This film about Australia as the last refuge of mankind after the final nuclear war was based on a book by Nevil Shute and the screenplay for a 1959 film (with Gregory Peck and Ava Gardner). I have read/seen both of them, but they failed to move me as deeply as this one did. This film has a special place in my heart.
There are probably a few reasons for it being so important to me. I grew up only 30 km from the Iron Curtain (remember it?), at a time when my country was part of "Battlefield Europe" and I was living at the edge of the "Fulda Gap". This film put a few of my recurring nightmares on-screen. But it's not only that it connected to my experiences, it is also a pretty well written script. The characters, even the minor ones, make an impression, they are not just decoration for the leads but you get to care for them --and it hits you hard when the first of them is going to die (long before the main characters). Since this is a doomsday film, noone's going to survive, but still, hope springs eternal... The story Nevil Shute tells in his book is how people deal with certain death. This film updates his story for the 21st century, and in my opinion succeeds in making the characters believable as of the year 2006. I could actually connect to them and their experiences, something I failed to do while reading the book.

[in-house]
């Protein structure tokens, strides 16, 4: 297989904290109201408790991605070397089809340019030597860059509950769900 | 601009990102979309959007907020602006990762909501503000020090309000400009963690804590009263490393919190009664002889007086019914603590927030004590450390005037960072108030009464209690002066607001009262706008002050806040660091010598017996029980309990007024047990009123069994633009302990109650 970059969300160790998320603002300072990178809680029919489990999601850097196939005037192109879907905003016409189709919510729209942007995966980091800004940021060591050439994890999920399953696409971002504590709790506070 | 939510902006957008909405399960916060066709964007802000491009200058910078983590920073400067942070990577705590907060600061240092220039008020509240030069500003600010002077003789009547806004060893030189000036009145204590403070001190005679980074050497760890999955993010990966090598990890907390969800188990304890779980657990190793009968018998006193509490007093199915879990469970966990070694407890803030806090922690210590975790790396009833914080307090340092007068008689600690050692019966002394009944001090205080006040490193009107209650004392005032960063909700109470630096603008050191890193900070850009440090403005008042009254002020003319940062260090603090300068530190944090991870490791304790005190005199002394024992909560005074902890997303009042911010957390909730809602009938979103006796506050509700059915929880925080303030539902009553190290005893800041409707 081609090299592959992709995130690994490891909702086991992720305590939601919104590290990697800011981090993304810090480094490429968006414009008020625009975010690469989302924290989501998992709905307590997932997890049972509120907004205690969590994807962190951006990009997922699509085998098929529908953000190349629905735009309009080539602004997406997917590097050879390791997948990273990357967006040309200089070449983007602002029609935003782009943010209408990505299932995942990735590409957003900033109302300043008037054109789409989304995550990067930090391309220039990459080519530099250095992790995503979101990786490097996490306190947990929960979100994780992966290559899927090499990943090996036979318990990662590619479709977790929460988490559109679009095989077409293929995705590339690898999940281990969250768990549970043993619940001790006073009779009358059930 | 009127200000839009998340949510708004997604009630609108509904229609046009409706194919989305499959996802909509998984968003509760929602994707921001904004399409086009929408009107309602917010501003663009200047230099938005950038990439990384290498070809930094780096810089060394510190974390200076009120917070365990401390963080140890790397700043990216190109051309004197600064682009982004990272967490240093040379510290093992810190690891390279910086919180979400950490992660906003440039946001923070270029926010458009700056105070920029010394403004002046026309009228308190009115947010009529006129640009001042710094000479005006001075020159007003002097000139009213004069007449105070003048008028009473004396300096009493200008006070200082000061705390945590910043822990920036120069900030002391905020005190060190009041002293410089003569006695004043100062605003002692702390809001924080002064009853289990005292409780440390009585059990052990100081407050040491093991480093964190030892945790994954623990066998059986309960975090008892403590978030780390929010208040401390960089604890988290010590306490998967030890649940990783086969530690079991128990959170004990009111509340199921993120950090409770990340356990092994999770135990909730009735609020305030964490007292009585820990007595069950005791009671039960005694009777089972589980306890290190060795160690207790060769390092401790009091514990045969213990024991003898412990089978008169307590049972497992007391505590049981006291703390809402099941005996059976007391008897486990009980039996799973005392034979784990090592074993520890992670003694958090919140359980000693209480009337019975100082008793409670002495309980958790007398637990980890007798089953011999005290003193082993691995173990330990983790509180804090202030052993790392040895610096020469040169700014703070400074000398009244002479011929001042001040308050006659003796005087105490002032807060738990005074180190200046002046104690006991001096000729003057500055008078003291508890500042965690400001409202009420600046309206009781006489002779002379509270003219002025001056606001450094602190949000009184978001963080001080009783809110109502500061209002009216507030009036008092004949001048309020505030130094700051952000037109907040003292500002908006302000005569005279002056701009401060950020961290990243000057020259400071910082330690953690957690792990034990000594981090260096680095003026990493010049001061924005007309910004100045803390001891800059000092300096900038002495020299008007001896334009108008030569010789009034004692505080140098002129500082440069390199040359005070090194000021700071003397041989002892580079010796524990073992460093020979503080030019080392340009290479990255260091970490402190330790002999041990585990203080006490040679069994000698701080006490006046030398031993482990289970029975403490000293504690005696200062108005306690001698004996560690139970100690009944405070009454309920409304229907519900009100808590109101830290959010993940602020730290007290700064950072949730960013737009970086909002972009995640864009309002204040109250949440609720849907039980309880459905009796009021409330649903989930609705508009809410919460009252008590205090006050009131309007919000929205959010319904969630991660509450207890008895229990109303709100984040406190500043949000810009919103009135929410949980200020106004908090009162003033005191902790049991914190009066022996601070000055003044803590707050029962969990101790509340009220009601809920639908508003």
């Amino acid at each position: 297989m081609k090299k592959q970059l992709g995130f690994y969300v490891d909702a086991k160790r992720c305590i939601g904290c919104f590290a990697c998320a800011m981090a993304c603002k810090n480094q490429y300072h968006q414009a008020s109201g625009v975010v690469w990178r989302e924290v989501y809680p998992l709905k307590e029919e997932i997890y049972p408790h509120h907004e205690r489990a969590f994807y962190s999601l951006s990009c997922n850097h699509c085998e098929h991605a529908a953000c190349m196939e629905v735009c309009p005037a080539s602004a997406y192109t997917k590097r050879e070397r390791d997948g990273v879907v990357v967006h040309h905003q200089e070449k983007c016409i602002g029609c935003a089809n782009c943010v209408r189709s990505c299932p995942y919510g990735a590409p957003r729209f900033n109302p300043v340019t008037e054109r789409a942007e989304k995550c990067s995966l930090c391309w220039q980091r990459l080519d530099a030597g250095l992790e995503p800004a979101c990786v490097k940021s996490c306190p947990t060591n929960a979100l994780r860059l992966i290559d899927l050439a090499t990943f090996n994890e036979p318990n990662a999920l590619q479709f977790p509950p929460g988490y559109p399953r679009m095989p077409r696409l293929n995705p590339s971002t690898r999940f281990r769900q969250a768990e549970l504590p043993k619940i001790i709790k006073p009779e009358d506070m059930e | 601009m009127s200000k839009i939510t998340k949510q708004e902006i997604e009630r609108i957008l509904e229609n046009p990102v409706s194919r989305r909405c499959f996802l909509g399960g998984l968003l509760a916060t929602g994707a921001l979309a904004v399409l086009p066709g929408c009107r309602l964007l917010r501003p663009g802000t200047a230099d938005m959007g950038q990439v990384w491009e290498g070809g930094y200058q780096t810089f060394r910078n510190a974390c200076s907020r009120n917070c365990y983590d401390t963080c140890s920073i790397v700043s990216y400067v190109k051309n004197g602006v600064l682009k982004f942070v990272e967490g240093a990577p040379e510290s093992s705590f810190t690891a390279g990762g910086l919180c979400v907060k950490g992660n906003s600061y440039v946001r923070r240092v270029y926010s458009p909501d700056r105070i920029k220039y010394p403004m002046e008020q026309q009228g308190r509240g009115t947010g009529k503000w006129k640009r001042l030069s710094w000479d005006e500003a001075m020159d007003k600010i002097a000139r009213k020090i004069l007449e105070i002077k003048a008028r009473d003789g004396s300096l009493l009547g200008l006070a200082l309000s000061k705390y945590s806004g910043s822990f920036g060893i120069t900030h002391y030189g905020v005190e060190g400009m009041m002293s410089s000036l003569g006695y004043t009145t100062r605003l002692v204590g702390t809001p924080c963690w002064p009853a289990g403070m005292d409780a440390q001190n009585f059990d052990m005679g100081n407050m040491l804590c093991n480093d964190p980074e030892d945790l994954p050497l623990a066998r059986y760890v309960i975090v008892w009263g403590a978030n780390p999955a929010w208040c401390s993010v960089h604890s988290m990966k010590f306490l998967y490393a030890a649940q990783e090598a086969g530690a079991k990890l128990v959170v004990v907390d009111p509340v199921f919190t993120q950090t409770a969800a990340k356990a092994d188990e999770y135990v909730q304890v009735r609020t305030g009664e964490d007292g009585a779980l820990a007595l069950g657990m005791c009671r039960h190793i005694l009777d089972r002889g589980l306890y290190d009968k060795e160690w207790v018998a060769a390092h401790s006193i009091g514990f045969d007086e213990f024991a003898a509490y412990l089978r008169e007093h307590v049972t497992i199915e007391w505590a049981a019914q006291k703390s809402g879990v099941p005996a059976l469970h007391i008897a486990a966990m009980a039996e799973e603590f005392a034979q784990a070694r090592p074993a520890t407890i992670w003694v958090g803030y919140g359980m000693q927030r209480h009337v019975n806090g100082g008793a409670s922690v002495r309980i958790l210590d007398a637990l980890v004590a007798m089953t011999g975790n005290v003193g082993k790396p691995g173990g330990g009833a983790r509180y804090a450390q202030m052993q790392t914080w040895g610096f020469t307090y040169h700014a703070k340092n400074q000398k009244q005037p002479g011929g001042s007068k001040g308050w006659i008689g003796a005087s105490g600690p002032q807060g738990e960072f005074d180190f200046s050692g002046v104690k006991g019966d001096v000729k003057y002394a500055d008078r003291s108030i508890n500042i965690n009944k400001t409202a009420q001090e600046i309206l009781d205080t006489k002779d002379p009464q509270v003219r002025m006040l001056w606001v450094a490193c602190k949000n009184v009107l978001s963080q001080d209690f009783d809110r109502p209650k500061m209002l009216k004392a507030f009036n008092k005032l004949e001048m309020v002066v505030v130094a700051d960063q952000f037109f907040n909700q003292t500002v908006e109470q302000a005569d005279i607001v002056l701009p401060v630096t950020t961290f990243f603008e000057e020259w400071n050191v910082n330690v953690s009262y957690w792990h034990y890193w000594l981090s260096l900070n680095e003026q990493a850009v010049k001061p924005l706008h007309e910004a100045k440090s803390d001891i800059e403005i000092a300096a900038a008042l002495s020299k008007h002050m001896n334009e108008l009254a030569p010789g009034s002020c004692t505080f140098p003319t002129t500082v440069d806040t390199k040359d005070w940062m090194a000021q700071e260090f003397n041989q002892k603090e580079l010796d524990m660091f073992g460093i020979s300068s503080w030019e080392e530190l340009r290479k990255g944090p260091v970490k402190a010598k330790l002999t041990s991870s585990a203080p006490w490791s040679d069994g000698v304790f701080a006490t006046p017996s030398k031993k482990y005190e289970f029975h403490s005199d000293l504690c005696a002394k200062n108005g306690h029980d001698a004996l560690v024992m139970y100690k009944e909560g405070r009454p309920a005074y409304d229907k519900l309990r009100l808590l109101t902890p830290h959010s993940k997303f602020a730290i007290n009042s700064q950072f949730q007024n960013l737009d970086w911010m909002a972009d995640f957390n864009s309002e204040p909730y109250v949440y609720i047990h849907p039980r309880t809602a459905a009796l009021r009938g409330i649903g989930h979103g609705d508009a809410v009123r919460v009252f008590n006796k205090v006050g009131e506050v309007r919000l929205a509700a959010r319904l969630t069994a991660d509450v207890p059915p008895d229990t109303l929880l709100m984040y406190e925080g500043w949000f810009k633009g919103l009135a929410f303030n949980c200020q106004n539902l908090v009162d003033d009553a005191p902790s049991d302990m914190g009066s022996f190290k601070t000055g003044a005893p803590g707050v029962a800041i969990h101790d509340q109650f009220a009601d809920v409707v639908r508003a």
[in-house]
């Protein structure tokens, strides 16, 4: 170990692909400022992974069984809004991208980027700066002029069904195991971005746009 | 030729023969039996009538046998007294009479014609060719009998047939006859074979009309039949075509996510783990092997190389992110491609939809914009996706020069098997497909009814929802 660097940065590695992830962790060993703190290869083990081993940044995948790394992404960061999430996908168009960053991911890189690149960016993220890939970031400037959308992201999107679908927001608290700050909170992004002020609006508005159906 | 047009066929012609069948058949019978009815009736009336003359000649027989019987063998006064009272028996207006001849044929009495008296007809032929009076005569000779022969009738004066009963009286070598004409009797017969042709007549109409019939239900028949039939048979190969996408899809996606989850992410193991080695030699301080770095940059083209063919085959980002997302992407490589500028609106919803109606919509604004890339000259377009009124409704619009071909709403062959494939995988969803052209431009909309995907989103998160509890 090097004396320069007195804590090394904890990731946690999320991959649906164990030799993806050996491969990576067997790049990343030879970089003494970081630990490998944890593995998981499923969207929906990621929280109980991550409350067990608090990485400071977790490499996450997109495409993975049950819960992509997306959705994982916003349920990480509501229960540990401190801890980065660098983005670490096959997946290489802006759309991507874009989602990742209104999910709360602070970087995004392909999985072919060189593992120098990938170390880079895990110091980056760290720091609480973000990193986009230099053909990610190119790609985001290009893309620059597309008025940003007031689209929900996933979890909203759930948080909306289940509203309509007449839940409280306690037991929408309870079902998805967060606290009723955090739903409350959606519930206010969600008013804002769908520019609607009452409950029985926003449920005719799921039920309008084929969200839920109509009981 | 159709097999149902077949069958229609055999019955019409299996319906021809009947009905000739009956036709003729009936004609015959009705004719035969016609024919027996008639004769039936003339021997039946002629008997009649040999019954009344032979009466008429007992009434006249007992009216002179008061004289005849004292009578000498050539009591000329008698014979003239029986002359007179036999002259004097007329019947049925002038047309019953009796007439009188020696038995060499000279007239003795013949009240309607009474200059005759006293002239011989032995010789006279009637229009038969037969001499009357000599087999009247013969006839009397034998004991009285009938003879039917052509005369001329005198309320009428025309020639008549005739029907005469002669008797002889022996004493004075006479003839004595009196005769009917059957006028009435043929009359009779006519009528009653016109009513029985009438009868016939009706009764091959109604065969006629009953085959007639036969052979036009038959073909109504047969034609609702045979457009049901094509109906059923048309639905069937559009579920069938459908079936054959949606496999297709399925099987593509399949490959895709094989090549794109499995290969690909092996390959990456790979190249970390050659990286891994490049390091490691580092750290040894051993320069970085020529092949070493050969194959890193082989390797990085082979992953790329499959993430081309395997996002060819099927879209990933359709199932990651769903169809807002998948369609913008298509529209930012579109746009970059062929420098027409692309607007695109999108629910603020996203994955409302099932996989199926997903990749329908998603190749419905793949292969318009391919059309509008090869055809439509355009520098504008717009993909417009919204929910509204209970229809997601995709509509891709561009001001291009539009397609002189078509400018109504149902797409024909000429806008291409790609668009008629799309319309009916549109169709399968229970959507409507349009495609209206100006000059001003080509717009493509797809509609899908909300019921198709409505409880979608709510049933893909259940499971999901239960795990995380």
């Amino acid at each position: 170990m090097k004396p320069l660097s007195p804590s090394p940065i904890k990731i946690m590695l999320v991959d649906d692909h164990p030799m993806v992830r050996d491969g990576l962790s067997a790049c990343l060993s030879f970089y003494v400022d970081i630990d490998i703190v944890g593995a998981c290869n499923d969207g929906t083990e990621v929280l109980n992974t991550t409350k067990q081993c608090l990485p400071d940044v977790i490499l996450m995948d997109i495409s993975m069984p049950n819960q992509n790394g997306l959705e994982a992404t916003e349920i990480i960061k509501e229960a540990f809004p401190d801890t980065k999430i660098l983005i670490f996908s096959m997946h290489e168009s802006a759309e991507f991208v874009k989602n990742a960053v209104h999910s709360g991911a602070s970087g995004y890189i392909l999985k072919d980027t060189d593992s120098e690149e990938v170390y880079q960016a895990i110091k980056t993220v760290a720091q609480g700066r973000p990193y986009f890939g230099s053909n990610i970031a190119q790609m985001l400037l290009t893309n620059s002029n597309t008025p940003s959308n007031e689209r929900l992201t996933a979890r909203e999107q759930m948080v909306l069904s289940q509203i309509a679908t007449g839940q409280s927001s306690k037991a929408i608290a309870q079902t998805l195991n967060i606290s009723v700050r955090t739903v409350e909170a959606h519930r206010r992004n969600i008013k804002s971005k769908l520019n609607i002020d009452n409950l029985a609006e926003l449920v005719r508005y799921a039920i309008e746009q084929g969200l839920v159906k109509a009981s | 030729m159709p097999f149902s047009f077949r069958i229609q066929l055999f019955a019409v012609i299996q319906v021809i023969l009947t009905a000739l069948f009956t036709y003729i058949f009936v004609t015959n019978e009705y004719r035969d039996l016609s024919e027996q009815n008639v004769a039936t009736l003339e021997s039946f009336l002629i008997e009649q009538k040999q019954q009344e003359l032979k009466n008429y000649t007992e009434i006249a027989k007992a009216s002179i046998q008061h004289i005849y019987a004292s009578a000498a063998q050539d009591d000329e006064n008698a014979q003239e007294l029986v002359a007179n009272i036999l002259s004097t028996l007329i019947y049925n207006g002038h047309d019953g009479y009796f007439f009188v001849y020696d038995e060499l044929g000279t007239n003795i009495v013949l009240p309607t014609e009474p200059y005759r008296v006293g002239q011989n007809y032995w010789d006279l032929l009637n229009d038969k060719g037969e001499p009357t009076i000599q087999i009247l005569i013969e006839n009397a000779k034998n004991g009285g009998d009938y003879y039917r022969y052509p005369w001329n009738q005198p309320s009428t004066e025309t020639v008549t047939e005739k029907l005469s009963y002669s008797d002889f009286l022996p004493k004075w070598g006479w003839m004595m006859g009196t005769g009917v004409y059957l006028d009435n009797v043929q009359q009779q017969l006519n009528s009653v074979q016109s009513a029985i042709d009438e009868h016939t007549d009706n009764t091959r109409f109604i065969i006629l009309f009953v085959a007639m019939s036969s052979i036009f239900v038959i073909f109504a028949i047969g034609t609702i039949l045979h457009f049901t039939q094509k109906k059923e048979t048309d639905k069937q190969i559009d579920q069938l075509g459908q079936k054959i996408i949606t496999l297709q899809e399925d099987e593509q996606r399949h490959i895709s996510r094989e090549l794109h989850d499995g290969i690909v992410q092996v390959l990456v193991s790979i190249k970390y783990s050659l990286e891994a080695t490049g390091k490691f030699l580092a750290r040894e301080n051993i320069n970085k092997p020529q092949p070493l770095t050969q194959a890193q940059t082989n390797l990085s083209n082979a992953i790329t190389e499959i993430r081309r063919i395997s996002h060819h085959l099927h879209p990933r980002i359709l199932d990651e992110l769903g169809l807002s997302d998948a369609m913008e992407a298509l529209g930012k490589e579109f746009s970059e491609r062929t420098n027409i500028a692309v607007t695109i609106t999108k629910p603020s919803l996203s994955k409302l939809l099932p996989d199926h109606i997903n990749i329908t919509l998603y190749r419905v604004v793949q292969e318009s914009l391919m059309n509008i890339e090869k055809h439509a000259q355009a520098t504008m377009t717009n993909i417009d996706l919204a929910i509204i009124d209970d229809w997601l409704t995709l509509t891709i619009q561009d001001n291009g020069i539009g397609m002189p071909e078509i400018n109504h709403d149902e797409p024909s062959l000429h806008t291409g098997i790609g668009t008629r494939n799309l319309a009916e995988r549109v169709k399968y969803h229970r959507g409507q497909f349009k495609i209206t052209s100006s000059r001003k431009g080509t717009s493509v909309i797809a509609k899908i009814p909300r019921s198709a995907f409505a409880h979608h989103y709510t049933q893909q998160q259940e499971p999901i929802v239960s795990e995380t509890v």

There are a few interesting choices in cinematography and the score by Christopher Gordon (of "Master and Commander" fame) has some very interesting pieces, that can stand alone.